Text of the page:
All women want equality of course when it comes to jobs, opportunities and pay but we also want respect from our male colleagues and to be treated as women.

The temptation is that after working so hard to be accepted in a man’s world that women learn to beat them by outplaying them at their game – in so doing becoming tougher than they would be in a female workplace or if allowed to be and valued for being themselves.

Which is a shame because male and female sexes are designed to work well together be that in the home or at work. We each have abilities, talents and skills to complement the other and when respect is there, it works well.

Where they can, I’d like women to do more to make the motor industry a more female friendly and welcoming place for women. To encourage more females to consider the motor industry as a rewarding industry to join. And so that wary women customers feel more at ease in garages and dealerships and even enjoy their car buying and car servicing trips in future. Women trust women of course, and they are likely to be the domestic spender. Given a choice, they’ll spend more in a business that recognises their needs, will think better of the industry and will tell their friends.  Makes business sense to me!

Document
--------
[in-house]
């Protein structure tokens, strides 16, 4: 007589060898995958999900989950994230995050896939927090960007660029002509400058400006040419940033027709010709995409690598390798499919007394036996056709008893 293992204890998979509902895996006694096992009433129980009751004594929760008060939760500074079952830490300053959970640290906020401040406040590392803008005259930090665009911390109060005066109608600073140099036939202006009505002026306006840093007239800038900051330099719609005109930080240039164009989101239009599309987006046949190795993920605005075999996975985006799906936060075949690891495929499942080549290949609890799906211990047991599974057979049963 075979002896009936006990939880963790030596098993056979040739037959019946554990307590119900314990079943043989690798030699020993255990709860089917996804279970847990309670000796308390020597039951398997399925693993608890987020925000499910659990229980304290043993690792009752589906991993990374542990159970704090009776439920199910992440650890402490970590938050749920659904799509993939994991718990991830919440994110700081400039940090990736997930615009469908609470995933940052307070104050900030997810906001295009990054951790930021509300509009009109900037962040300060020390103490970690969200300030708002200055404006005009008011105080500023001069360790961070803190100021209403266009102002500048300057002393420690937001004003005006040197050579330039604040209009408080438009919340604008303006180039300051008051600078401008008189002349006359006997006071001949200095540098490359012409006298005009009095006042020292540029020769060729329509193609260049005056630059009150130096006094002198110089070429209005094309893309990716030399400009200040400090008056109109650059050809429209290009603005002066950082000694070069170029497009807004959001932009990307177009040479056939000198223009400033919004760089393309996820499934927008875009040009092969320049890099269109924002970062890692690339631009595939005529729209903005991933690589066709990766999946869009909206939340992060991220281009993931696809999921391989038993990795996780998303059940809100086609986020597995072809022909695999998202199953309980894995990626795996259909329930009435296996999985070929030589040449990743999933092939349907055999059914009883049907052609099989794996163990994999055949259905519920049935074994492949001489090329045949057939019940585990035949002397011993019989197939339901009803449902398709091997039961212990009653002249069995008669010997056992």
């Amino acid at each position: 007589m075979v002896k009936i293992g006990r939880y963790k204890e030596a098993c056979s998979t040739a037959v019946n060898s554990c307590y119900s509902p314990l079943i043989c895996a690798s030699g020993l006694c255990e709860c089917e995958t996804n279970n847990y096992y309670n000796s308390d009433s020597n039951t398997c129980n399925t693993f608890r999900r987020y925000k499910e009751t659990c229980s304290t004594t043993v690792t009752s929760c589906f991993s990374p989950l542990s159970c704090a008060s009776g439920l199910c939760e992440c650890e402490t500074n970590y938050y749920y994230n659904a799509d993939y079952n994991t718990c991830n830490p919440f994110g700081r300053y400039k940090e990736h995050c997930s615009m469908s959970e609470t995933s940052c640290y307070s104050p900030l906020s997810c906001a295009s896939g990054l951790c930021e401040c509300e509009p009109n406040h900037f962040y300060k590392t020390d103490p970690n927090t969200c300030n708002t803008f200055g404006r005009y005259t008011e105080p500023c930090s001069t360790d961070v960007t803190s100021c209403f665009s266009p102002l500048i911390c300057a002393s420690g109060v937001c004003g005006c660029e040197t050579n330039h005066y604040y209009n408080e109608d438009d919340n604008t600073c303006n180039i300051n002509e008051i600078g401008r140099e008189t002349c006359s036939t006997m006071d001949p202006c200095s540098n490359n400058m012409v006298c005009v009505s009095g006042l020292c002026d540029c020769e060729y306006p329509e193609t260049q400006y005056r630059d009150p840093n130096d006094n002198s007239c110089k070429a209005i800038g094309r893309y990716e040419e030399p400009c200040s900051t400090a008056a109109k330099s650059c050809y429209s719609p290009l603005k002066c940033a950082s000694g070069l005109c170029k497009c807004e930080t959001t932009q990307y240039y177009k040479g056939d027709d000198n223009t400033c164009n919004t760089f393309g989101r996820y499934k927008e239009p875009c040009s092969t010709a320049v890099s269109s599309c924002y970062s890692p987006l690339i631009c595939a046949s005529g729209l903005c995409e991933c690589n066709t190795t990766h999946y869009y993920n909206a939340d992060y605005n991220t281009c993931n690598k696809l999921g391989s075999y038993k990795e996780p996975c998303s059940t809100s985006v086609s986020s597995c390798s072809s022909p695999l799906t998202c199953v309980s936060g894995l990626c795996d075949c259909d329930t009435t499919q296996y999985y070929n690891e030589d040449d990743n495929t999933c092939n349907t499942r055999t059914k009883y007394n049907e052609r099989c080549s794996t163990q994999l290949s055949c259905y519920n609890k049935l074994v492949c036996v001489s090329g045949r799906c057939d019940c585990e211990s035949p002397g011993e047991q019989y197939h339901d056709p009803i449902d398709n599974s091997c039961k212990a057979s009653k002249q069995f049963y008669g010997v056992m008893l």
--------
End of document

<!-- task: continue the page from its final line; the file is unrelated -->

There are some fantastic role models who do this naturally of course and one of the best is surely Sarah Sillars at the IMI leading a well balanced gender team and doing great work to encourage young men and women into the motor industry. And there is some excellent work in the pipeline by a team of Automotive Careers Champions who have signed up to do their bit and spread the word about the exciting career opportunities in the motor industry.

But there are many women who still think that the only way forward is for women to be better, tougher, more ruthless than men; as a result they don’t appreciate why Mums work flat out to be able to leave on time, why they need holiday time off with their children and who need time off to cover child/relatives illness and essential visits to doctors and dentists. In my experience, the good workers make this up by truckloads of hard work afterwards because they need the work and genuinely value their employer’s flexibility and humanity.   This isn’t because working Mums are less capable or committed workers – it’s because they are often juggling more responsibilities than most others when it comes to homes, children and careers.